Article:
Understanding how neuronal networks construct long lasting and slowly evolving states is an outstanding problem in behavioral neuroscience, both basic and disease-related. My lab focuses on motivation, as its dysregulation is central to addiction and mood disorders. Motivations evolve over minutes to hours, much longer than the timescale of standard neuronal processes, with membrane capacitive time constants of 10-100 milliseconds. The circadian clock keeps intracellular time through transcriptional and translational oscillators, but this mechanism is likely too slow to accurately measure the shorter time periods relevant for most behaviors. We have recently developed mating duration in Drosophila as a powerful system for exploring a change in motivation over time as behavioral goals are achieved. At six minutes into the mating, sperm is transferred from the male to the female and a dramatic shift takes place within the male's nervous system: he will no longer sacrifice his life to sustain the mating. These simultaneous events are caused by the output of four male-specific neurons that produce the neuropeptide Corazonin (Crz). If the Crz neurons are inhibited sperm is not transferred and the male does not downregulate his motivation, leading to matings that last for hours instead of the usual ~23 minutes. We exploit the robustness, experimental tractability, and neuronal localization of these phenomena to gain insights into the molecular and circuit bases of interval timing. Our preliminary data point to CaMKII as a molecular interval timer that functions to delay the activity of the Crz neurons for the first six minutes of mating. The timer works through the gradual decay of sustained autophosphorylation following an initial rise in calcium. This proposal centers on understanding i) how the decay rate of CaMKII is tuned to measure out various time intervals in different neurons, and ii) how the CaMKII timer is read out and translated into a timed signal. We have identified multiple candidate factors that may work to sculpt the rise and fall of CaMKII activity, and thereby set the time interval to be measured. For the timing mechanism itself, I propose to test the hypothesis that CaMKII activation prevents the accumulation of cyclic AMP that would otherwise arise from mutual excitation within the Crz network during mating. The decay of CaMKII activity allows super-threshold cyclic AMP accumulation, leading to a large calcium influx that synchronizes the four Crz neurons and generates a single event that drives sperm transfer and the shifts the motivational state at six minutes after the initiation of mating. This would be the first mechanistic description of a neuronal interval timing system. The high conservation and ubiquitous expression of the molecules involved suggest similar functions in long-lasting brain functions across the animal kingdom, including humans.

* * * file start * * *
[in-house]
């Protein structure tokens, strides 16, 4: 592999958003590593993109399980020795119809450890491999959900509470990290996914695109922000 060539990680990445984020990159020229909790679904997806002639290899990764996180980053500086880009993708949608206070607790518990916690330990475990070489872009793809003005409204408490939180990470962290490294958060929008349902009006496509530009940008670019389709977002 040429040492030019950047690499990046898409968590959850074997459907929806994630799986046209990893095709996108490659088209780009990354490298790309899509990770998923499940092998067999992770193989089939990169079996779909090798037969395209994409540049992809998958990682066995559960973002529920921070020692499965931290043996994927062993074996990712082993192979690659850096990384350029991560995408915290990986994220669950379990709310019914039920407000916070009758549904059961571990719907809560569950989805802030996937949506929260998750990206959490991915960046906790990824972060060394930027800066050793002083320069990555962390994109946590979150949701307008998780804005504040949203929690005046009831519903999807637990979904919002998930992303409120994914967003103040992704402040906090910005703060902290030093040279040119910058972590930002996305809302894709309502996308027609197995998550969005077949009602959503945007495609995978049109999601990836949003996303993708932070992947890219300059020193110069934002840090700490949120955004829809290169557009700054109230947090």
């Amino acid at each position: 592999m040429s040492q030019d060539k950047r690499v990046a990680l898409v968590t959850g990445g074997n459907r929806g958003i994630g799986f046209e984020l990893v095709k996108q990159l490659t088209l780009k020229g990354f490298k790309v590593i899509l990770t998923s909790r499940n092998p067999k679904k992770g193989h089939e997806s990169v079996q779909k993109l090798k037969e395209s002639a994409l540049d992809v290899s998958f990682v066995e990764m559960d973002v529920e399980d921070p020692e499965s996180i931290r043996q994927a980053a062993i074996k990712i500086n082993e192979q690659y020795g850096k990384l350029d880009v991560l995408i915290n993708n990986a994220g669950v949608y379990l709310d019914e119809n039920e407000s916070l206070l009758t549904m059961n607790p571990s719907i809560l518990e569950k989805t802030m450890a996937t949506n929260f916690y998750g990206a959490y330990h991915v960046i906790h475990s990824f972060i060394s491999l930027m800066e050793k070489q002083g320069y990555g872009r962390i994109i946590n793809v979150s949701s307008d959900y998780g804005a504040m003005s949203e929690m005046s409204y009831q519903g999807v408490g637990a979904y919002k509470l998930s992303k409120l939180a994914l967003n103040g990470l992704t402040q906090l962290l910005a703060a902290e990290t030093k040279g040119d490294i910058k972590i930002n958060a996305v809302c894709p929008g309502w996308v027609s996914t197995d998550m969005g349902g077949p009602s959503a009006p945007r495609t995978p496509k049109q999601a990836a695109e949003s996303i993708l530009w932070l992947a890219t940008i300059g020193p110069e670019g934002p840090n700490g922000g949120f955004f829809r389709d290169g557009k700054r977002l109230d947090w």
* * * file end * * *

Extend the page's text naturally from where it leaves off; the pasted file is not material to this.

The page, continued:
While neuronal activity is generally on the timescale of tens of milliseconds, many high-order brain functions require evidence that accumulates over many seconds minutes or hours. In this proposal, I develop a new system and new tools for understanding the molecular and circuit bases of interval time as it relates to motivation. The findings from these studies will suggest new targets and strategies for intervention in the many disorders of motivation and other long-lasting brain functions.